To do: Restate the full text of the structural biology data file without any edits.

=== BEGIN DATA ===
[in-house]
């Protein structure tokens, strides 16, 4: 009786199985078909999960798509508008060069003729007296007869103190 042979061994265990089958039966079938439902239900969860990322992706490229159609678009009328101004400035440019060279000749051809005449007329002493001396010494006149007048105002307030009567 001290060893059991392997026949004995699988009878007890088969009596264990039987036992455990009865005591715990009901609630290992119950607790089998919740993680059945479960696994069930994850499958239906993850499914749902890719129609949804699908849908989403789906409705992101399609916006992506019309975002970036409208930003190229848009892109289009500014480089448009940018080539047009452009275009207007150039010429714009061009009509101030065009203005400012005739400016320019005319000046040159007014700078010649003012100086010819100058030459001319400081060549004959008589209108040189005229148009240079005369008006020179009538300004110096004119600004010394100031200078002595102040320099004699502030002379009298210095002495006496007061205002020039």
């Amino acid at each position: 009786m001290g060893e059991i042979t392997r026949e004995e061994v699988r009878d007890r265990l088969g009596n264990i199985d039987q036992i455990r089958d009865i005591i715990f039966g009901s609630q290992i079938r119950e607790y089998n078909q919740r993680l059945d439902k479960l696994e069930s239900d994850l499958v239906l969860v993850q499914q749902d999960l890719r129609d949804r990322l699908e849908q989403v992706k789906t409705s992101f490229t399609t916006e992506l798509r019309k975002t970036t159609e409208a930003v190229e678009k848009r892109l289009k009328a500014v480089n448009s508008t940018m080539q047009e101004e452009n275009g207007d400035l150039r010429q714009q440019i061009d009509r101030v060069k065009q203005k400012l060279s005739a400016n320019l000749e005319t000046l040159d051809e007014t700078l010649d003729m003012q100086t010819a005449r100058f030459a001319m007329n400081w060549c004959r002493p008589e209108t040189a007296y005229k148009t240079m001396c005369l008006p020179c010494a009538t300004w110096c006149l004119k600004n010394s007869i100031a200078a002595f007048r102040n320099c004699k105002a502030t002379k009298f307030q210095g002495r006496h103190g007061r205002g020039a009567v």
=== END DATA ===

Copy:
[in-house]
């Protein structure tokens, strides 16, 4: 009786199985078909999960798509508008060069003729007296007869103190 042979061994265990089958039966079938439902239900969860990322992706490229159609678009009328101004400035440019060279000749051809005449007329002493001396010494006149007048105002307030009567 001290060893059991392997026949004995699988009878007890088969009596264990039987036992455990009865005591715990009901609630290992119950607790089998919740993680059945479960696994069930994850499958239906993850499914749902890719129609949804699908849908989403789906409705992101399609916006992506019309975002970036409208930003190229848009892109289009500014480089448009940018080539047009452009275009207007150039010429714009061009009509101030065009203005400012005739400016320019005319000046040159007014700078010649003012100086010819100058030459001319400081060549004959008589209108040189005229148009240079005369008006020179009538300004110096004119600004010394100031200078002595102040320099004699502030002379009298210095002495006496007061205002020039």
């Amino acid at each position: 009786m001290g060893e059991i042979t392997r026949e004995e061994v699988r009878d007890r265990l088969g009596n264990i199985d039987q036992i455990r089958d009865i005591i715990f039966g009901s609630q290992i079938r119950e607790y089998n078909q919740r993680l059945d439902k479960l696994e069930s239900d994850l499958v239906l969860v993850q499914q749902d999960l890719r129609d949804r990322l699908e849908q989403v992706k789906t409705s992101f490229t399609t916006e992506l798509r019309k975002t970036t159609e409208a930003v190229e678009k848009r892109l289009k009328a500014v480089n448009s508008t940018m080539q047009e101004e452009n275009g207007d400035l150039r010429q714009q440019i061009d009509r101030v060069k065009q203005k400012l060279s005739a400016n320019l000749e005319t000046l040159d051809e007014t700078l010649d003729m003012q100086t010819a005449r100058f030459a001319m007329n400081w060549c004959r002493p008589e209108t040189a007296y005229k148009t240079m001396c005369l008006p020179c010494a009538t300004w110096c006149l004119k600004n010394s007869i100031a200078a002595f007048r102040n320099c004699k105002a502030t002379k009298f307030q210095g002495r006496h103190g007061r205002g020039a009567v």